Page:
How to Make an Access Panel for a Jacuzzi Bathtub

An access panel for a Jacuzzi bathtub makes servicing the tub motor and plumbing an easier task.

A Jacuzzi bathtub needs an access panel for plumbing and motor maintenance.A Jacuzzi bathtub needs an access panel for plumbing and motor maintenance.
The access panel will prevent the need to cut into the wall and repair the wall when servicing, such as motor maintenance or plumbing adjustments, are finished. Plan an access panel for a location near the center of the area close to the pump, as well as in the area close to the plumbing.

Turn on the stud finder, and locate two parallel studs in the area planned for the access panel.

Mark the wall at the centers of the studs. Measure the wall from the floor to the planned height of the access panel for the Jacuzzi tub with a tape measure. Mark the top of the location on each side over the studs with a pencil.

Measure the wall from the floor to the planned height of the access panel for the Jacuzzi tub with a tape measure. Mark the top of the location on each side over the studs with a pencil.

Align the side of a level with the vertical marks over the studs. Draw a line on the wall with the point of the pencil against the level. Stop when the top marks are reached.

Position the level horizontally across the top marks. Adjust as needed, and draw a straight line on the wall along the edge of the level.

Align the side of a straight edge, such as a piece of board or a heavy metal ruler, on the lines.

Press the blade of a utility knife into the sheetrock, and cut a straight line along the sheetrock by holding the edge of the blade against the straight edge positioned on the line. Move the blade slowly, you may hit a screw with the blade. If you do, scrape the top of the screw with the utility knife to clear the grooves and remove it with a drill equipped with a screwdriver bit.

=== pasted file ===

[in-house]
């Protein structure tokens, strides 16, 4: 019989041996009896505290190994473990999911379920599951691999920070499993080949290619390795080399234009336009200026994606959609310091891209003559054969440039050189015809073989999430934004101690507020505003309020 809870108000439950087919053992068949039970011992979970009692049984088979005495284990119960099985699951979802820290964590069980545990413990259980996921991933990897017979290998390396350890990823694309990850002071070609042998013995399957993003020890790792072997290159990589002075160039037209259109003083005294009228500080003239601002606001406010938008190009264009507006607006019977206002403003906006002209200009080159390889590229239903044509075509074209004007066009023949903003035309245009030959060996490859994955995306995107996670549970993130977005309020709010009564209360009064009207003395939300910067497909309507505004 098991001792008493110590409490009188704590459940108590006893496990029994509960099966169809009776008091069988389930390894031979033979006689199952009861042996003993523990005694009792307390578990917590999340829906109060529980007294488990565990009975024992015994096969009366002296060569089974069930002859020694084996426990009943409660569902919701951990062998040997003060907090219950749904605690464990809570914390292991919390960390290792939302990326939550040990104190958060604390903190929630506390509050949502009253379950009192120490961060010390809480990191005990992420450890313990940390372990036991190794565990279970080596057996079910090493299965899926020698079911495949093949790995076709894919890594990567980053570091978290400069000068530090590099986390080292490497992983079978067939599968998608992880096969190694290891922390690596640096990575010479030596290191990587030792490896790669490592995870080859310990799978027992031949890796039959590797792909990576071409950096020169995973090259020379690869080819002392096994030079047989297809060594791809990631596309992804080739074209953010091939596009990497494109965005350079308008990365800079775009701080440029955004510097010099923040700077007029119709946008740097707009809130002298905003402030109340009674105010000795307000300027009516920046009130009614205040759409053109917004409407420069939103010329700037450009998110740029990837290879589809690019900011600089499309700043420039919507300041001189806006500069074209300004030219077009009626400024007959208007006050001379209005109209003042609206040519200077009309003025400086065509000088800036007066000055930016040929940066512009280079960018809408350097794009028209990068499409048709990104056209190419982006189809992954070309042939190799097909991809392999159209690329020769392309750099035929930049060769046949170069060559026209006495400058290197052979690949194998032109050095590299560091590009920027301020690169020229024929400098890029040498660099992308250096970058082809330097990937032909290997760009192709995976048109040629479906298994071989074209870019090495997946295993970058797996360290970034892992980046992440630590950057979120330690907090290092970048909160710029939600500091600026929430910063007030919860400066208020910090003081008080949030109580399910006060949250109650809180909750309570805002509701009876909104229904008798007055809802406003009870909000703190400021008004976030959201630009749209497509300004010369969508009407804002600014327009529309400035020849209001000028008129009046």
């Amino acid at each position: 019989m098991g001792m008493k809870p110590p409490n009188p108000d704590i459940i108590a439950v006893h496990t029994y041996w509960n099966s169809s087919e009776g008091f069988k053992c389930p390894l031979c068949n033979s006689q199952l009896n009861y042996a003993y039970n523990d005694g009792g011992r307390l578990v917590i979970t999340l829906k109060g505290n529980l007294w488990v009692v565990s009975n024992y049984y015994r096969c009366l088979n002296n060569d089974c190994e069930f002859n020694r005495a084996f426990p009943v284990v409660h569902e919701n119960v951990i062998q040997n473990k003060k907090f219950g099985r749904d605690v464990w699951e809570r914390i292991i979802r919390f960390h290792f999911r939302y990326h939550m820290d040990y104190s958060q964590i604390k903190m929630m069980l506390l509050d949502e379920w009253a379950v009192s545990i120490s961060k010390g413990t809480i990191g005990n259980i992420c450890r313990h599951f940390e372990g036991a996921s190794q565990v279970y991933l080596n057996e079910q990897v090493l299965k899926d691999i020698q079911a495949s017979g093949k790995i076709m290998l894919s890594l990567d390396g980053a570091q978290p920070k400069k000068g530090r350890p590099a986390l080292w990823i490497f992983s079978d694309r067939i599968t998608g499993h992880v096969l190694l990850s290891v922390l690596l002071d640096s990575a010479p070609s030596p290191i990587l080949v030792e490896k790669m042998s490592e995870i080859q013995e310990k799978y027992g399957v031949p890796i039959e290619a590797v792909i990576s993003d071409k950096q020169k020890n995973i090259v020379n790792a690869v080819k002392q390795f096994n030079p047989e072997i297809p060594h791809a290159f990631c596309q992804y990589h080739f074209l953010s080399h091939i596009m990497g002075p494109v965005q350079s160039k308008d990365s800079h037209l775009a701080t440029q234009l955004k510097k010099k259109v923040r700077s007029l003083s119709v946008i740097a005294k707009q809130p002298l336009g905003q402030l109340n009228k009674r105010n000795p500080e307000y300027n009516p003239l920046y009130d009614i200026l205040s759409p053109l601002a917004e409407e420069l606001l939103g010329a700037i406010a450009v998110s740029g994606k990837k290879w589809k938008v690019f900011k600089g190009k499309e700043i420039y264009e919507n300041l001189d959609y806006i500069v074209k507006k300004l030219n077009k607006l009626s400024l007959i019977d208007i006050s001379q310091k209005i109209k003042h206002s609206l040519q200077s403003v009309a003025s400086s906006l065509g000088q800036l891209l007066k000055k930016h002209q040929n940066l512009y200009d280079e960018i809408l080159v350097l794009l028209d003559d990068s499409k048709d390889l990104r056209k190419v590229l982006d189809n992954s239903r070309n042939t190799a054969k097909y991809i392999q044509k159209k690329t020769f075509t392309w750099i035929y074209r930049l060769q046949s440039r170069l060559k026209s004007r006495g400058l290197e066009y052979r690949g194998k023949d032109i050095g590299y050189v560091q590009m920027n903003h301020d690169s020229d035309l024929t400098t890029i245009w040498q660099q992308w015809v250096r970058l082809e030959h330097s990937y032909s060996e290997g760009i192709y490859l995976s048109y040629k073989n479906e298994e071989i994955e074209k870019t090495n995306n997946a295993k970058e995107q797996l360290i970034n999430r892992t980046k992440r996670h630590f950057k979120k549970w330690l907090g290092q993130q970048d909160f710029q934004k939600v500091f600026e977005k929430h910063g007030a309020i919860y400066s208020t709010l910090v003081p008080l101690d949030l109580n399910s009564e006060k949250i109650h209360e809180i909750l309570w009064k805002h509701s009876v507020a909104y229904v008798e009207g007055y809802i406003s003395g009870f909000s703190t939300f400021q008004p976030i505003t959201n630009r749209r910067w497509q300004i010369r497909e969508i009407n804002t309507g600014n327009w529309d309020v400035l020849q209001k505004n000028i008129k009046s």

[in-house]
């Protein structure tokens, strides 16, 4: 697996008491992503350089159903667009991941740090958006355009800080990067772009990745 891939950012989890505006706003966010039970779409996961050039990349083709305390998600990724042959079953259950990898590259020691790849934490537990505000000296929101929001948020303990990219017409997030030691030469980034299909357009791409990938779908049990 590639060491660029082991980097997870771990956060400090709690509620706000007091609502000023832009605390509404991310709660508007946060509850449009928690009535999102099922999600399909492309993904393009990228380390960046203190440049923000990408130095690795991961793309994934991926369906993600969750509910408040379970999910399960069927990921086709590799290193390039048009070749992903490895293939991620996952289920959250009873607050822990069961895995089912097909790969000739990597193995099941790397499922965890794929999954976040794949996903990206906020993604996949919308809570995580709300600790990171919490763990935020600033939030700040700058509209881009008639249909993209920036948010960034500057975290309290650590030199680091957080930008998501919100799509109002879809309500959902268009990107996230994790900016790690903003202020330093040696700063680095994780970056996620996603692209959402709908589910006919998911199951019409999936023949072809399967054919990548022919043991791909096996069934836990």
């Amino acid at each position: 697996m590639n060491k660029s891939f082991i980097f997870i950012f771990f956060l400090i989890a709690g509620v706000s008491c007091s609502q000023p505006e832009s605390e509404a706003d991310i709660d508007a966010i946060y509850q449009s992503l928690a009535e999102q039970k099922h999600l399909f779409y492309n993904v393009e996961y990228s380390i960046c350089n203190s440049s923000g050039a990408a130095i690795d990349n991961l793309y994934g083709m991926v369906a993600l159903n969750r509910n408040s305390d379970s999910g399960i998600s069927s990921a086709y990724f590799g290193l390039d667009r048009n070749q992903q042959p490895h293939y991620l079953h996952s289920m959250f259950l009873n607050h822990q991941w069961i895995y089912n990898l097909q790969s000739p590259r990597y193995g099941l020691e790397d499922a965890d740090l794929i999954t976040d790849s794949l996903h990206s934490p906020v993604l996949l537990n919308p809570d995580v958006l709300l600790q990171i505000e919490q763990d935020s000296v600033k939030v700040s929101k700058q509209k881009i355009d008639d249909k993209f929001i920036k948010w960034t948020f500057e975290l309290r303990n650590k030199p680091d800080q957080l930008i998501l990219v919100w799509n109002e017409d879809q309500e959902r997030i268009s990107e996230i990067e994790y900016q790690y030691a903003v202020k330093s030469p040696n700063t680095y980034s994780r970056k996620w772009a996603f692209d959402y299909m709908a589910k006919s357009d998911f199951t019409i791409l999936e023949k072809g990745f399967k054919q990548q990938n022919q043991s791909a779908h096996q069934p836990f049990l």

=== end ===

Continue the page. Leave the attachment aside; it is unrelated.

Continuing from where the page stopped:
Align the side of a straight edge on the horizontal line at the top of the planned opening. Cut along the line with a utility knife. Lift out the cut section of sheetrock.

Measure the horizontal distance between studs, and transfer this measurement to a piece of 2-foot-by-4-foot lumber by marking the distance from the end with a tape measure. Cut the wood on the mark with a handsaw.

Position the piece of 2-foot-by-4-foot lumber horizontally at the top of the opening. Align the center of the edge of wood with the edge of the remaining sheetrock.

Position the piece of 2-foot-by-4-foot lumber horizontally at the top of the opening. Align the center of the edge of wood with the edge of the remaining sheetrock.

Measure the width and height of the opening. Transfer the measurements to a scrap piece of sheetrock. Trim with a utility knife placed against a straight edge. Position the trimmed piece of sheetrock over the opening. Trim to fit if needed.

Cut trim to size, and place it over the seam, if desired, for a finished look if the opening is visible. Drill pilot holes for at least three locations while holding the trim in position. Drill one on the top and bottom and at least one in the center for each piece. Insert screws into the pilot holes and tighten them into position.

Things You Will Need

  • Stud finder
  • Tape measure
  • Pencil
  • Level
  • Straight edge
  • Sharp utility knife
  • Handsaw
  • 2-foot-by-4-foot lumber, 2-feet long
  • Scrap of sheetrock large enough for the opening
  • Drill
  • 1/8-inch drill bit
  • Screwdriver bit
  • Screws
  • Trim (optional)

Tip

  • Use trim that matches the trim in the room if you choose to install trim over the seams.

Warning

  • Always wear safety glasses or goggles while using power tools.

About the Author

Emily Patterson has been creating content for websites since 1996. She specializes in home improvement, natural body care and natural cleaning articles. Patterson holds a computing certificate from Penn State University.